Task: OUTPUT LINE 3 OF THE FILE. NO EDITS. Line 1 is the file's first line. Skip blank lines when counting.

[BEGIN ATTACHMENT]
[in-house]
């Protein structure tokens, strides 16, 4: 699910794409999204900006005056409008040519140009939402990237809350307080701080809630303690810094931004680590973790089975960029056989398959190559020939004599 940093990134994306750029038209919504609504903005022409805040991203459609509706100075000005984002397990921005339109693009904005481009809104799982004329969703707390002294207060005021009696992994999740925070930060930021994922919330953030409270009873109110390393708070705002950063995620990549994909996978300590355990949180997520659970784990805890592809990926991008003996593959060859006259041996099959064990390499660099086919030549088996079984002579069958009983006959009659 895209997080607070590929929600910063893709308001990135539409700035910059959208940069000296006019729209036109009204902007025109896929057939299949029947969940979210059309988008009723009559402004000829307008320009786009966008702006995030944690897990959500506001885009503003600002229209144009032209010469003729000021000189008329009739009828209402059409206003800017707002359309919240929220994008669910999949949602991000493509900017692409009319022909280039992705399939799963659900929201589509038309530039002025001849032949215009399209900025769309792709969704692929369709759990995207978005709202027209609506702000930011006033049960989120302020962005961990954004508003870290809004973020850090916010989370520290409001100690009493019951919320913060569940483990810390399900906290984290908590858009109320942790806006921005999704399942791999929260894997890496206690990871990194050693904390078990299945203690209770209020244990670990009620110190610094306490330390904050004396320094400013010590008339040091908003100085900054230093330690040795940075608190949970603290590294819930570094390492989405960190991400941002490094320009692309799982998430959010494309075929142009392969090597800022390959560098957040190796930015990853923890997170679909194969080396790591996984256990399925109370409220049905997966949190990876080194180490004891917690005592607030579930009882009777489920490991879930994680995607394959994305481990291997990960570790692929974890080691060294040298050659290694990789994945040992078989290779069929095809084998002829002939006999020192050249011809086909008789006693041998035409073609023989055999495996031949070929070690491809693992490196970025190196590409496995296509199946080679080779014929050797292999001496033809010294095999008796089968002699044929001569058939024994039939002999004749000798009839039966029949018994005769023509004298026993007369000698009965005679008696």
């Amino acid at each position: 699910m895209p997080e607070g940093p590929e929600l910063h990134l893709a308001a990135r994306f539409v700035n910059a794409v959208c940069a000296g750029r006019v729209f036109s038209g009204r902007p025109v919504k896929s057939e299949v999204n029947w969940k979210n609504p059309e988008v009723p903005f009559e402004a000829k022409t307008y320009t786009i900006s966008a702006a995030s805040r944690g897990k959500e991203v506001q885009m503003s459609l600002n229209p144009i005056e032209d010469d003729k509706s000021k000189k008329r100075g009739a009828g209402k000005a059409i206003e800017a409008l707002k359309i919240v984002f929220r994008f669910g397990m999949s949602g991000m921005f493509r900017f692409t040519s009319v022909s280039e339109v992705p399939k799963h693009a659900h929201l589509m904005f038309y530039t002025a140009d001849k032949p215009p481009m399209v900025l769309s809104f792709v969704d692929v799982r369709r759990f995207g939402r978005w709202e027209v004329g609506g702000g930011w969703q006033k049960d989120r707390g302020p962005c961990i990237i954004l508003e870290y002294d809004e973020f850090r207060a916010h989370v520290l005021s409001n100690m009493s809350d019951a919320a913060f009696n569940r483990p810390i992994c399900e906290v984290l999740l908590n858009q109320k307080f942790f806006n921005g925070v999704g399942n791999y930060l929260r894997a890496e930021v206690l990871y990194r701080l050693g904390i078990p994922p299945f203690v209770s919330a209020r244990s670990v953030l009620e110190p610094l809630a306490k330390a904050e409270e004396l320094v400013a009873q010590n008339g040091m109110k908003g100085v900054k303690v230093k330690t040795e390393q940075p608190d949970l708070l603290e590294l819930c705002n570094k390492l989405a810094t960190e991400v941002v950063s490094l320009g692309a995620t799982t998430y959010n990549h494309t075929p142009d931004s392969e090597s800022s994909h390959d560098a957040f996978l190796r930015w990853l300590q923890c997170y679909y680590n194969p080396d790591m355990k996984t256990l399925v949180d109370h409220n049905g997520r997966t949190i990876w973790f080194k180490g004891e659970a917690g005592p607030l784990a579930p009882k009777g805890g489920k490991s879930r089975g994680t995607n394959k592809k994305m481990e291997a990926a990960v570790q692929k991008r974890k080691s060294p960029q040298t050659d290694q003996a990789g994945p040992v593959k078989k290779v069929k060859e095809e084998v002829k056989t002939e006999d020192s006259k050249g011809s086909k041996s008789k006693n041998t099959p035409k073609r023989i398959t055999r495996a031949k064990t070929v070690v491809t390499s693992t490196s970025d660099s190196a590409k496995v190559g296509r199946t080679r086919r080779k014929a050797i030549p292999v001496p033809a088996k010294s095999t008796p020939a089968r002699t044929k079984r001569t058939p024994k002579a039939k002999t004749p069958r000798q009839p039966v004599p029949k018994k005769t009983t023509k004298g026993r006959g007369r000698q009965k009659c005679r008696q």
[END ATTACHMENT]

């Amino acid at each position: 699910m895209p997080e607070g940093p590929e929600l910063h990134l893709a308001a990135r994306f539409v700035n910059a794409v959208c940069a000296g750029r006019v729209f036109s038209g009204r902007p025109v919504k896929s057939e299949v999204n029947w969940k979210n609504p059309e988008v009723p903005f009559e402004a000829k022409t307008y320009t786009i900006s966008a702006a995030s805040r944690g897990k959500e991203v506001q885009m503003s459609l600002n229209p144009i005056e032209d010469d003729k509706s000021k000189k008329r100075g009739a009828g209402k000005a059409i206003e800017a409008l707002k359309i919240v984002f929220r994008f669910g397990m999949s949602g991000m921005f493509r900017f692409t040519s009319v022909s280039e339109v992705p399939k799963h693009a659900h929201l589509m904005f038309y530039t002025a140009d001849k032949p215009p481009m399209v900025l769309s809104f792709v969704d692929v799982r369709r759990f995207g939402r978005w709202e027209v004329g609506g702000g930011w969703q006033k049960d989120r707390g302020p962005c961990i990237i954004l508003e870290y002294d809004e973020f850090r207060a916010h989370v520290l005021s409001n100690m009493s809350d019951a919320a913060f009696n569940r483990p810390i992994c399900e906290v984290l999740l908590n858009q109320k307080f942790f806006n921005g925070v999704g399942n791999y930060l929260r894997a890496e930021v206690l990871y990194r701080l050693g904390i078990p994922p299945f203690v209770s919330a209020r244990s670990v953030l009620e110190p610094l809630a306490k330390a904050e409270e004396l320094v400013a009873q010590n008339g040091m109110k908003g100085v900054k303690v230093k330690t040795e390393q940075p608190d949970l708070l603290e590294l819930c705002n570094k390492l989405a810094t960190e991400v941002v950063s490094l320009g692309a995620t799982t998430y959010n990549h494309t075929p142009d931004s392969e090597s800022s994909h390959d560098a957040f996978l190796r930015w990853l300590q923890c997170y679909y680590n194969p080396d790591m355990k996984t256990l399925v949180d109370h409220n049905g997520r997966t949190i990876w973790f080194k180490g004891e659970a917690g005592p607030l784990a579930p009882k009777g805890g489920k490991s879930r089975g994680t995607n394959k592809k994305m481990e291997a990926a990960v570790q692929k991008r974890k080691s060294p960029q040298t050659d290694q003996a990789g994945p040992v593959k078989k290779v069929k060859e095809e084998v002829k056989t002939e006999d020192s006259k050249g011809s086909k041996s008789k006693n041998t099959p035409k073609r023989i398959t055999r495996a031949k064990t070929v070690v491809t390499s693992t490196s970025d660099s190196a590409k496995v190559g296509r199946t080679r086919r080779k014929a050797i030549p292999v001496p033809a088996k010294s095999t008796p020939a089968r002699t044929k079984r001569t058939p024994k002579a039939k002999t004749p069958r000798q009839p039966v004599p029949k018994k005769t009983t023509k004298g026993r006959g007369r000698q009965k009659c005679r008696q």